Via Campesina protest march in Mexico, 2010. Photo: Feria de Productores / Flickr (CC BY 2.0)
In his new book, A People’s Green New Deal, Max Ajl presents a sweeping, often damning, appraisal of the Global North’s limited attempts to mitigate and adapt to global heating. Eco-nationalism, eco-modernism, green social democracy and democratic socialist iterations of the Green New Deal all come under scrutiny and all are found wanting. Each in their own way, Max argues, are too attached to what Ulrich Brand and Markus Wissen call “the imperial mode of living.” A way of life predicated on the subordination of the Global South to the needs, wants and desires of the Global North. And each, in their own way, denies the sheer scale of the social and economic crisis that confronts us.
In response, Max turns to the struggles of the Global South. There, he finds the contours of an alternative response to climate breakdown rooted in agroecological farming practices, climate reparations and struggles for self-determination. Much more than a critique, then, Max’s book is a bracing and thought-provoking call for those of us in the Global North to reconsider how we fight for social and climate justice.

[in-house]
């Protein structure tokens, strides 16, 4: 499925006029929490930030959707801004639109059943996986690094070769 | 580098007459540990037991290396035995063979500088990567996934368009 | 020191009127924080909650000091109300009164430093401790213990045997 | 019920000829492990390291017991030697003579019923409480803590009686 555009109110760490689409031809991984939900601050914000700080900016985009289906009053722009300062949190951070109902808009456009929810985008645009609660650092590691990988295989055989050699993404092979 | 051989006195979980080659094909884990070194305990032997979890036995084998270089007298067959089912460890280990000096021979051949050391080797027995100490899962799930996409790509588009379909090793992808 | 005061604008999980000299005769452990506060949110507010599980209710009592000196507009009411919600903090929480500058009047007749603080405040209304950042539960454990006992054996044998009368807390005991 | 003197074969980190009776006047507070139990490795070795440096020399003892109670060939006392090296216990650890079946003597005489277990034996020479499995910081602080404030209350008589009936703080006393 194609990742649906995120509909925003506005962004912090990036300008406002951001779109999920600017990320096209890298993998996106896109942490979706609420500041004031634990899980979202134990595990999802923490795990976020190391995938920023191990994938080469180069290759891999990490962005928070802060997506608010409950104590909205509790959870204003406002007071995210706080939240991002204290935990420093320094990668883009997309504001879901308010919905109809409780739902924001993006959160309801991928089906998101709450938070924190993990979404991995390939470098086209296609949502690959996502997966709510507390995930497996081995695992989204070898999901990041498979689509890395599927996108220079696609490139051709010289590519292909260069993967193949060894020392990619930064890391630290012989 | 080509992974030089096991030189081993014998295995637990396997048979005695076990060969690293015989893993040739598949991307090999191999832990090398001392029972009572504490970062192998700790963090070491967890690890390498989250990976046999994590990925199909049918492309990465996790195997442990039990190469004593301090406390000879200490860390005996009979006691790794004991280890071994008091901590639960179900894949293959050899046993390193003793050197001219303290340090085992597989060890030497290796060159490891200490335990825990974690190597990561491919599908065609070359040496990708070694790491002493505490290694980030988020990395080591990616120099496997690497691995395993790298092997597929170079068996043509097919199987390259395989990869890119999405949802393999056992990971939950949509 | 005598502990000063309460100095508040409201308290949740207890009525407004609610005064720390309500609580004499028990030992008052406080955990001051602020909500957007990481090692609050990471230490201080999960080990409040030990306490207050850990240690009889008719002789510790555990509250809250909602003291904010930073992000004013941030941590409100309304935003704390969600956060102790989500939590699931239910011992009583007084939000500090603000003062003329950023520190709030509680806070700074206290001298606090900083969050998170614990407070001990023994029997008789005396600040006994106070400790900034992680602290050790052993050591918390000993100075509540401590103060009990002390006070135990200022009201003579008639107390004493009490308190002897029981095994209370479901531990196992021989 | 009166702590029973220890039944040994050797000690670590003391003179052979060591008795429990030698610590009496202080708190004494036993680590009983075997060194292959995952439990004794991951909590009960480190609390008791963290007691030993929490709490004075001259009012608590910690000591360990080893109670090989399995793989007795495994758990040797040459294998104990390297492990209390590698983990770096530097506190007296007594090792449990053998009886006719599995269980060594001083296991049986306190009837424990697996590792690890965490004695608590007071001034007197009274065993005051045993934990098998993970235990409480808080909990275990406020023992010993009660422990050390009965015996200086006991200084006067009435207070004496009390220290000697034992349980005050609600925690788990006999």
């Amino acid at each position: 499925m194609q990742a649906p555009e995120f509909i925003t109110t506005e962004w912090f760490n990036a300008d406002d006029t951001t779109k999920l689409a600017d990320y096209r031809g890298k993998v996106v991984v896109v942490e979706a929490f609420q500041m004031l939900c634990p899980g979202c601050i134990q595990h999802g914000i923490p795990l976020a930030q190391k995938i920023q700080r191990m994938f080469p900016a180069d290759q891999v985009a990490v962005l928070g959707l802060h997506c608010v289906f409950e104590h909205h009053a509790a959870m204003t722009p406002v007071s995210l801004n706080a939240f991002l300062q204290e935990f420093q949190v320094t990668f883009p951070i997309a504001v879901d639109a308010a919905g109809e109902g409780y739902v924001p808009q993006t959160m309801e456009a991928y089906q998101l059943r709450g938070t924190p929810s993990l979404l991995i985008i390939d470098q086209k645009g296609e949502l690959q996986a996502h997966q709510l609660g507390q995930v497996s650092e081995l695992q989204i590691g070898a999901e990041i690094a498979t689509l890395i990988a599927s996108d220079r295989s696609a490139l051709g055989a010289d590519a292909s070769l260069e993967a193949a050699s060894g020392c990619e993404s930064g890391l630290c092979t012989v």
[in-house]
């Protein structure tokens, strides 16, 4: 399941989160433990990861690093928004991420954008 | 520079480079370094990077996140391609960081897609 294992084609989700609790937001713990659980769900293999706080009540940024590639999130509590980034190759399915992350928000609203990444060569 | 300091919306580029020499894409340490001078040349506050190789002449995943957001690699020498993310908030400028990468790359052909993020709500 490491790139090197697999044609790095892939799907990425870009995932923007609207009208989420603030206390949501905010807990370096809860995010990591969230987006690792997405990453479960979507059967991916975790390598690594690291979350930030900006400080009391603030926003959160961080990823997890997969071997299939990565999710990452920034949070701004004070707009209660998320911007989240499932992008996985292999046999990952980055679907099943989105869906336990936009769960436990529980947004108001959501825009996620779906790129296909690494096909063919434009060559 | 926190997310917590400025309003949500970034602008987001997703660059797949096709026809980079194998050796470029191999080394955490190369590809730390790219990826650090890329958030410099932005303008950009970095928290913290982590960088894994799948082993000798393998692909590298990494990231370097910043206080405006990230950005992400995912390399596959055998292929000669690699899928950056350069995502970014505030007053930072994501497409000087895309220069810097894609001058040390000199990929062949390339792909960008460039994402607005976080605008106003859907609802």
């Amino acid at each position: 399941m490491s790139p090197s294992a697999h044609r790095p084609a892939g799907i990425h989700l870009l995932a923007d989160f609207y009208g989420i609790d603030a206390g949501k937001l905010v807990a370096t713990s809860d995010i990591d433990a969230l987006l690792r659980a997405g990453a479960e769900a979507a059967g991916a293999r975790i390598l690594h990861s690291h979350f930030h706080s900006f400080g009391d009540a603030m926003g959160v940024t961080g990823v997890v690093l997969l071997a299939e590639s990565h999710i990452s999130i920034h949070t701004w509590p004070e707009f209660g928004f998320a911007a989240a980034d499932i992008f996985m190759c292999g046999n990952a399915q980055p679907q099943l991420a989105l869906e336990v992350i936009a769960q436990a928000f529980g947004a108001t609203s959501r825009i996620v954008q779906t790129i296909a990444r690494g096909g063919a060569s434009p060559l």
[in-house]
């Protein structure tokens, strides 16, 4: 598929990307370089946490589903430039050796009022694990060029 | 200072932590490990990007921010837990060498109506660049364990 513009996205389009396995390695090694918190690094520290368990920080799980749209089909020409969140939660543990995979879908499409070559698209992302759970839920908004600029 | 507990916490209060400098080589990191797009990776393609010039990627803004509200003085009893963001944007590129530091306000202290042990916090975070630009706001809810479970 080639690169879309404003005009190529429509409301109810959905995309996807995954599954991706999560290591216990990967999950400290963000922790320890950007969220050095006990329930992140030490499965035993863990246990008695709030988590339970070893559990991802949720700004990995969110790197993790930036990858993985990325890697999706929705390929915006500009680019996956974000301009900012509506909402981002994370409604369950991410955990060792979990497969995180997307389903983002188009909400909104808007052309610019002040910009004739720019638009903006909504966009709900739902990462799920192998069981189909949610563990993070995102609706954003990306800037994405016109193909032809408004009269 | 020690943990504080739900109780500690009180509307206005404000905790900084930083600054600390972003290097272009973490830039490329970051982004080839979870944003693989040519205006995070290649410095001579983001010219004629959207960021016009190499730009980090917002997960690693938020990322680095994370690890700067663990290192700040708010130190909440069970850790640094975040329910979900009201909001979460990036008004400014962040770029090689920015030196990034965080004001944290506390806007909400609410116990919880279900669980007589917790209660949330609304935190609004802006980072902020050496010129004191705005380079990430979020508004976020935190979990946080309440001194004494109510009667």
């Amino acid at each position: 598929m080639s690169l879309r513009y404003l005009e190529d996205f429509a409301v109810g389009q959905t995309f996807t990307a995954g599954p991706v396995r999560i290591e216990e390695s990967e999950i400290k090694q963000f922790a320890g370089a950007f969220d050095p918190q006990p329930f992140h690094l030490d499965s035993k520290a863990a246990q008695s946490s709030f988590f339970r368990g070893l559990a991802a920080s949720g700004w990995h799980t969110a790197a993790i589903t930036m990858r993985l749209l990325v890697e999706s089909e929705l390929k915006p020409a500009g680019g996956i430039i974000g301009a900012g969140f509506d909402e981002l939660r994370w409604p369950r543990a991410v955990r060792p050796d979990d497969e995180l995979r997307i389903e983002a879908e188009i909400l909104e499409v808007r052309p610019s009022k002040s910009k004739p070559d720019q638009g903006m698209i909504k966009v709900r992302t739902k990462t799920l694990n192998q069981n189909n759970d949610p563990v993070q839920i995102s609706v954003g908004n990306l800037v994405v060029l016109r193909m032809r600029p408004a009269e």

In this interview, Kai Heron speaks to Max about his book and about the importance of putting agriculture and the Third World’s struggles for self-determination at the heart of environmental politics.
Kai Heron: Perhaps we can start with a simple question. There are already at least five books available imagining what a Green New Deal (GND) might look like. What motivated you to write another? And given how critical you are of existing GND frameworks — including the US-centrism of the name itself — why did you decide to reimagine the GND’s content rather than call for something else entirely?
Max Ajl: First, it was very clear from late 2018 that the idea of the GND was interacting in a strange way with the public debate, alongside the invention of Alexandria Ocasio-Cortez as a democratic socialist. Her and Edward Markey’s GND was immediately branded as eco-socialist and the entire question of imperialism and uneven accumulation was entirely dismissed. It quickly became clear that an intervention was needed that would highlight the demands coming from the Third World and the developmental needs of Third World, and that could shift discussion in the imperial core away from a kind of soft support for imperialist social democracy, green or otherwise.